The Best Method For Propagating Orchids

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The Best Method For Propagating Orchids

The Best Method For Propagating Orchids

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To houseplant lovers, orchids are a sort of holy grail: challenging, sometimes expensive, and utterly striking when grown successfully. Once you’ve successfully cared for one orchid, you’ll likely want more. Propagation allows you to multiply your orchids without spending lots of money on new plants. Even to experienced gardeners, propagating orchids might sound intimidating, given the unique nature of growing these plants. But not all methods of orchid propagation are equally tricky. With the proper technique, you can minimize effort while increasing your chances of success. 

According to the American Orchid Society, vegetative propagation is the most beginner-friendly method of orchid propagation. Vegetative propagation is asexual plant reproduction, as opposed to reproduction by seed. Since growing orchids from seeds are more difficult, vegetative propagation is the best method for growing new orchids. However, there are a few different ways to do it, and the plant itself actually provides the easiest way.

How to propagate orchids the easy way

Orchid keikis on a stem

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With vegetative propagation, you’ll divide the existing orchid into new plants rather than harvesting seeds. The good news is that some orchids have a natural feature that makes this division easy: keikis. “Keiki” means “child” or “immature plant” in Hawaiian. Keikis are baby orchids that start growing from the main plant, taking much of the guesswork out of propagation. All you need to do is safely remove them from the parent plant and start them growing independently.

Keikis start along the stem and visibly develop into individual plants with their own leaves and aerial roots over six to eight months. This makes them easy to recognize. However, the trick is knowing when to remove them for propagation. The Old Farmer’s Almanac recommends waiting until you can see more than one root and some growth at the end of the keiki before you remove it. Once you see these signs, you can gently remove the keiki with a clean, sharp knife. Be sure to get the whole baby plant, including the roots. Then, pot it separately using your favorite orchid potting mix. While it may take one to three years to flower, you should start seeing healthy growth from your new baby orchid soon.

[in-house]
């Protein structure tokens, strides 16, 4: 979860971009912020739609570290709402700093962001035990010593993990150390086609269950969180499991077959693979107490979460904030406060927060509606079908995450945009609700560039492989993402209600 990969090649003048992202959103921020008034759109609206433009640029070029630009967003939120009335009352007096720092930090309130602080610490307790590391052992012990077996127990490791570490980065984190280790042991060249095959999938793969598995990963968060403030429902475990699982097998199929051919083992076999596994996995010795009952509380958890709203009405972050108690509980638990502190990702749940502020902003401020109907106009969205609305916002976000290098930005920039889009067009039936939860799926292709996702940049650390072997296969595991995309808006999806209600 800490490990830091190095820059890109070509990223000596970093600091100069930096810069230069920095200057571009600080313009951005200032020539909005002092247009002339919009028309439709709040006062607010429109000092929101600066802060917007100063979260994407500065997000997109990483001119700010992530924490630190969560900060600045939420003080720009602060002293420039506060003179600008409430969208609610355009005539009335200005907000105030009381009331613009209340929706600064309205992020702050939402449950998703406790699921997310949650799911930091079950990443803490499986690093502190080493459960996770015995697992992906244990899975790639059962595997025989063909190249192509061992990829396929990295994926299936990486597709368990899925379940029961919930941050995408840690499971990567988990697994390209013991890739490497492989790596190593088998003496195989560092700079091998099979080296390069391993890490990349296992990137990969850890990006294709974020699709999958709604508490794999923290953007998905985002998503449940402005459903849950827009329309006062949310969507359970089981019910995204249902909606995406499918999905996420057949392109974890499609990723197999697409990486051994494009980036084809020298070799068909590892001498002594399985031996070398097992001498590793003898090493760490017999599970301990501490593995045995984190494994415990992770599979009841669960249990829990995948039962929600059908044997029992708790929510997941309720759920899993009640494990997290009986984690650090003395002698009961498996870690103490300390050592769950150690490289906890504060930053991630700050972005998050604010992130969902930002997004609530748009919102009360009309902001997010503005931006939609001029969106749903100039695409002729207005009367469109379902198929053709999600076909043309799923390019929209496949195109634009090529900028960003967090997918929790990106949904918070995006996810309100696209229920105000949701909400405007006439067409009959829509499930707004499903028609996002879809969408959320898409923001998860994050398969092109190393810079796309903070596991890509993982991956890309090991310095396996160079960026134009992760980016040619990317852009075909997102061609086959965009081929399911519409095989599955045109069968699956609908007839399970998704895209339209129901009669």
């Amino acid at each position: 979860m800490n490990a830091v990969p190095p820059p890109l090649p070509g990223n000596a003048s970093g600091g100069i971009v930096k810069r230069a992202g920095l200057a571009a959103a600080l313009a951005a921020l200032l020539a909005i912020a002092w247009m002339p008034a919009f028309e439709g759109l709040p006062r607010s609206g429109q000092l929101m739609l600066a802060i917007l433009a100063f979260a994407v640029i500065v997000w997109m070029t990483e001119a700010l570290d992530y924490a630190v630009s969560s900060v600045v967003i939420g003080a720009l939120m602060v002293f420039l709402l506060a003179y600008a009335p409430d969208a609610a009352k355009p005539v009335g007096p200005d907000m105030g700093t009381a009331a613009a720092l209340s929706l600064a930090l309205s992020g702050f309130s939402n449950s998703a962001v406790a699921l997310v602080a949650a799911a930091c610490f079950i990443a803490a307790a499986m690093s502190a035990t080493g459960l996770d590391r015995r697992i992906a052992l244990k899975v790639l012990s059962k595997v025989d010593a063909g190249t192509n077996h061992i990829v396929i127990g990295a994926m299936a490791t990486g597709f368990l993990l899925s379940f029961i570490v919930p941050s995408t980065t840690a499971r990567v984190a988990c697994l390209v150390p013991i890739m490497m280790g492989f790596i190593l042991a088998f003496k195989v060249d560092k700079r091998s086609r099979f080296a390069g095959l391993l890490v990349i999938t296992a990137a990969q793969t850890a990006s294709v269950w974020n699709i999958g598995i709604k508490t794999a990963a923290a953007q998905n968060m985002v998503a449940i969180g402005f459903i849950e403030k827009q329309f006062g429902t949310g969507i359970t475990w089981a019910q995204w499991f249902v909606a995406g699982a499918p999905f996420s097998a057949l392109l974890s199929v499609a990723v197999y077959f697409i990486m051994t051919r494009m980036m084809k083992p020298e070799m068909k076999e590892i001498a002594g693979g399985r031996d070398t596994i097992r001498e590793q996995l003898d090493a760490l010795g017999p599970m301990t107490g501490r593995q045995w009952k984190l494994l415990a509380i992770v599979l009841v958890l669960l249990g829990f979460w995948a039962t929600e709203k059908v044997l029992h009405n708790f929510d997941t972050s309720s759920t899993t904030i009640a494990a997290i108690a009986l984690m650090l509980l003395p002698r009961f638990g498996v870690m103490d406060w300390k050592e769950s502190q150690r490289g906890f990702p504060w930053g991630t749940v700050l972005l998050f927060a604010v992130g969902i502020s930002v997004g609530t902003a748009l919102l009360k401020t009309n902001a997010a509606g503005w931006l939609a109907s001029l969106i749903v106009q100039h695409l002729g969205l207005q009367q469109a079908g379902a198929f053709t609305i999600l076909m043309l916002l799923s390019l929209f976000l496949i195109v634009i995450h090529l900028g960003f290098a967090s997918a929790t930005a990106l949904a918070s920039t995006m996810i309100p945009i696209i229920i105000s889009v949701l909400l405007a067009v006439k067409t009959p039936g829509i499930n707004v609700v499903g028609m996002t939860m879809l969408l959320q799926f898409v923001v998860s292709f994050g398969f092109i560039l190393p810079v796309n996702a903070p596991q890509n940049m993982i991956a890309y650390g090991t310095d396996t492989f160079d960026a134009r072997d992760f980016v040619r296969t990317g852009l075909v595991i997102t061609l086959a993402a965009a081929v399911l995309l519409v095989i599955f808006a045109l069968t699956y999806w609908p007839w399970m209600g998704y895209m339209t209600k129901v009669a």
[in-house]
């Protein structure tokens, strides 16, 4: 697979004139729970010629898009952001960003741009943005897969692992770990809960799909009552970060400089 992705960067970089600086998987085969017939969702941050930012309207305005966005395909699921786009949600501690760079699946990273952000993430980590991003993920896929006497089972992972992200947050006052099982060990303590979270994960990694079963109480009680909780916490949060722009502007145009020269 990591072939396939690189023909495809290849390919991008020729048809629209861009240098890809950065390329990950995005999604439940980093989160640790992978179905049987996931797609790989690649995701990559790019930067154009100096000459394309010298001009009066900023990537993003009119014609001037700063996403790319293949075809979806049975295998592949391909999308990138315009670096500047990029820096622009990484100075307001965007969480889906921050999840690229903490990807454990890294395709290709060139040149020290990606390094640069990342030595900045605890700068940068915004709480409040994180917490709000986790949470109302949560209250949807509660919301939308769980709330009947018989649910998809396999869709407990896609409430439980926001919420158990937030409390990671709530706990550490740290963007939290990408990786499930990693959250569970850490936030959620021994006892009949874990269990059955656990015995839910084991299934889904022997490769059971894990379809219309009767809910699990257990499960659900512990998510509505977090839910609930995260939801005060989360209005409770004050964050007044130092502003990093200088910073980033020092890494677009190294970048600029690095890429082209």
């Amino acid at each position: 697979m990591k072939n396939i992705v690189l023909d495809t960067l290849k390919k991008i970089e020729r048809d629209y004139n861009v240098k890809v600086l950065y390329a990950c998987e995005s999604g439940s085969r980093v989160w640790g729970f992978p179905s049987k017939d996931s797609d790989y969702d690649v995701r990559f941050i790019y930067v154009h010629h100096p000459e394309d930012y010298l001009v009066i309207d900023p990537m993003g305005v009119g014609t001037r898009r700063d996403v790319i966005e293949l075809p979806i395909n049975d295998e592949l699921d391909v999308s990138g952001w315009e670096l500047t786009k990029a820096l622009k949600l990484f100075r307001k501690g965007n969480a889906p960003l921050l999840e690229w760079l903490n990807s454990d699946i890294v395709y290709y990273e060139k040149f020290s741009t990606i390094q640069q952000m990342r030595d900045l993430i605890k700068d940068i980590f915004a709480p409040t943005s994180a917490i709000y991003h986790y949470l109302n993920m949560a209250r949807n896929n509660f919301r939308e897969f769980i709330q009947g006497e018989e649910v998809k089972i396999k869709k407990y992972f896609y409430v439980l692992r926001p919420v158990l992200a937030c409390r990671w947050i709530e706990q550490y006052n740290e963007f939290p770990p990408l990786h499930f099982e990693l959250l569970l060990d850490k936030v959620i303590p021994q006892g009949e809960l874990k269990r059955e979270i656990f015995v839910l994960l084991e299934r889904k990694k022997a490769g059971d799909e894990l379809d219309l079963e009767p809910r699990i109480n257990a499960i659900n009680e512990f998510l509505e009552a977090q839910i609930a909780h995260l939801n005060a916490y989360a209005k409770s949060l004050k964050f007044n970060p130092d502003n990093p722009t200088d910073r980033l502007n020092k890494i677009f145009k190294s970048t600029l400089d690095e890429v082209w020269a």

Tips for successful propagation from keikis

Hand spraying a propagated orchid

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Many orchids, including some of the large Dendrobium genus, can form keikis. That said, not all of them do. For those types of orchids, you’ll need a different propagation method. Such methods are more complicated: For example, you may need to carefully cut apart the entire plant or identify and remove dormant bulbs. While experienced orchid propagators may welcome the challenge, many people will find propagation from keikis more approachable.

To help ensure success with this method, ensure the roots are all covered when you pot your keiki. They may have started growing in all directions as aerial roots on the parent plant, so this could take some finagling. Give your new orchid water right after potting, and water it often enough afterward to keep the roots damp. However, take care to use the best methods to water the baby plant and prevent over-watering. Provide plenty of indirect light, humidity, and warmth to foster growth. You may also want to use a fungicide on the cut ends of the keiki and the parent plant. This will protect both plants from issues caused by insects and fungi, giving you a better shot at having healthy, happy orchids.

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Dr Heidi Parkes

By Dr Heidi Parkes

Senior Information Extension Officer QLD Dept of Agriculture & Fisheries.